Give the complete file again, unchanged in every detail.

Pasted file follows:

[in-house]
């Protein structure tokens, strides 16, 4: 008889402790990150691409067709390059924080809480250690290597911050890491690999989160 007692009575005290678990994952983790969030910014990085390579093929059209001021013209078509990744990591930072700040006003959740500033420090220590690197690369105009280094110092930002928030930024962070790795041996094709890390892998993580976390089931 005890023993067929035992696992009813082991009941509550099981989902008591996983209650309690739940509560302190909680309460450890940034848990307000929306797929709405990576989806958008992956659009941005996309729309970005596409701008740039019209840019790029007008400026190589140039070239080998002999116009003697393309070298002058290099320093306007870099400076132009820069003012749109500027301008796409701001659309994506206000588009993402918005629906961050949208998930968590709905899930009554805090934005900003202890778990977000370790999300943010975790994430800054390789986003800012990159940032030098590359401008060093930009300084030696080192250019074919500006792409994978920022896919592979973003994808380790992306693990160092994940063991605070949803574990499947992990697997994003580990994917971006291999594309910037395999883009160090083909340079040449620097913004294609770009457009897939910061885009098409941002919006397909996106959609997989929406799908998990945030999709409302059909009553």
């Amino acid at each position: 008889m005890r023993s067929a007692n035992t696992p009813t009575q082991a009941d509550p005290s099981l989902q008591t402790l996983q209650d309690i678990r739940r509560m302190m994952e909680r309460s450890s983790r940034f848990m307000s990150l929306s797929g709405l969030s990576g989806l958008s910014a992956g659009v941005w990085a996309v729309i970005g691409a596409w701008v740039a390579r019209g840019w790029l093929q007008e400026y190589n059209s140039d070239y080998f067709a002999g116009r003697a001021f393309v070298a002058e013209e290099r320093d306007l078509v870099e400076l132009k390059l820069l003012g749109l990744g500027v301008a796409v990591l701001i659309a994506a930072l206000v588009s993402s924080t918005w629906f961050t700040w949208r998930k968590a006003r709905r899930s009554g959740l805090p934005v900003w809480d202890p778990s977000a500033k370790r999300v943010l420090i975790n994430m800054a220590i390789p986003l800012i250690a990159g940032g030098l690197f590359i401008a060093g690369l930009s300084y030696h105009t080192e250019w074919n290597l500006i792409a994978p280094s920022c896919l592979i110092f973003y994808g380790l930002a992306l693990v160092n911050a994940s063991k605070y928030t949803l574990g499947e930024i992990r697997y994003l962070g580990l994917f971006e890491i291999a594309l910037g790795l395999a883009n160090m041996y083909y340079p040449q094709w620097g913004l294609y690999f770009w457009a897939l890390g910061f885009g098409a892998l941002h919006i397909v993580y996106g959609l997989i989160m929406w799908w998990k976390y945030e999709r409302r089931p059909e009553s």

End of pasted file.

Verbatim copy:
[in-house]
């Protein structure tokens, strides 16, 4: 008889402790990150691409067709390059924080809480250690290597911050890491690999989160 007692009575005290678990994952983790969030910014990085390579093929059209001021013209078509990744990591930072700040006003959740500033420090220590690197690369105009280094110092930002928030930024962070790795041996094709890390892998993580976390089931 005890023993067929035992696992009813082991009941509550099981989902008591996983209650309690739940509560302190909680309460450890940034848990307000929306797929709405990576989806958008992956659009941005996309729309970005596409701008740039019209840019790029007008400026190589140039070239080998002999116009003697393309070298002058290099320093306007870099400076132009820069003012749109500027301008796409701001659309994506206000588009993402918005629906961050949208998930968590709905899930009554805090934005900003202890778990977000370790999300943010975790994430800054390789986003800012990159940032030098590359401008060093930009300084030696080192250019074919500006792409994978920022896919592979973003994808380790992306693990160092994940063991605070949803574990499947992990697997994003580990994917971006291999594309910037395999883009160090083909340079040449620097913004294609770009457009897939910061885009098409941002919006397909996106959609997989929406799908998990945030999709409302059909009553």
């Amino acid at each position: 008889m005890r023993s067929a007692n035992t696992p009813t009575q082991a009941d509550p005290s099981l989902q008591t402790l996983q209650d309690i678990r739940r509560m302190m994952e909680r309460s450890s983790r940034f848990m307000s990150l929306s797929g709405l969030s990576g989806l958008s910014a992956g659009v941005w990085a996309v729309i970005g691409a596409w701008v740039a390579r019209g840019w790029l093929q007008e400026y190589n059209s140039d070239y080998f067709a002999g116009r003697a001021f393309v070298a002058e013209e290099r320093d306007l078509v870099e400076l132009k390059l820069l003012g749109l990744g500027v301008a796409v990591l701001i659309a994506a930072l206000v588009s993402s924080t918005w629906f961050t700040w949208r998930k968590a006003r709905r899930s009554g959740l805090p934005v900003w809480d202890p778990s977000a500033k370790r999300v943010l420090i975790n994430m800054a220590i390789p986003l800012i250690a990159g940032g030098l690197f590359i401008a060093g690369l930009s300084y030696h105009t080192e250019w074919n290597l500006i792409a994978p280094s920022c896919l592979i110092f973003y994808g380790l930002a992306l693990v160092n911050a994940s063991k605070y928030t949803l574990g499947e930024i992990r697997y994003l962070g580990l994917f971006e890491i291999a594309l910037g790795l395999a883009n160090m041996y083909y340079p040449q094709w620097g913004l294609y690999f770009w457009a897939l890390g910061f885009g098409a892998l941002h919006i397909v993580y996106g959609l997989i989160m929406w799908w998990k976390y945030e999709r409302r089931p059909e009553s």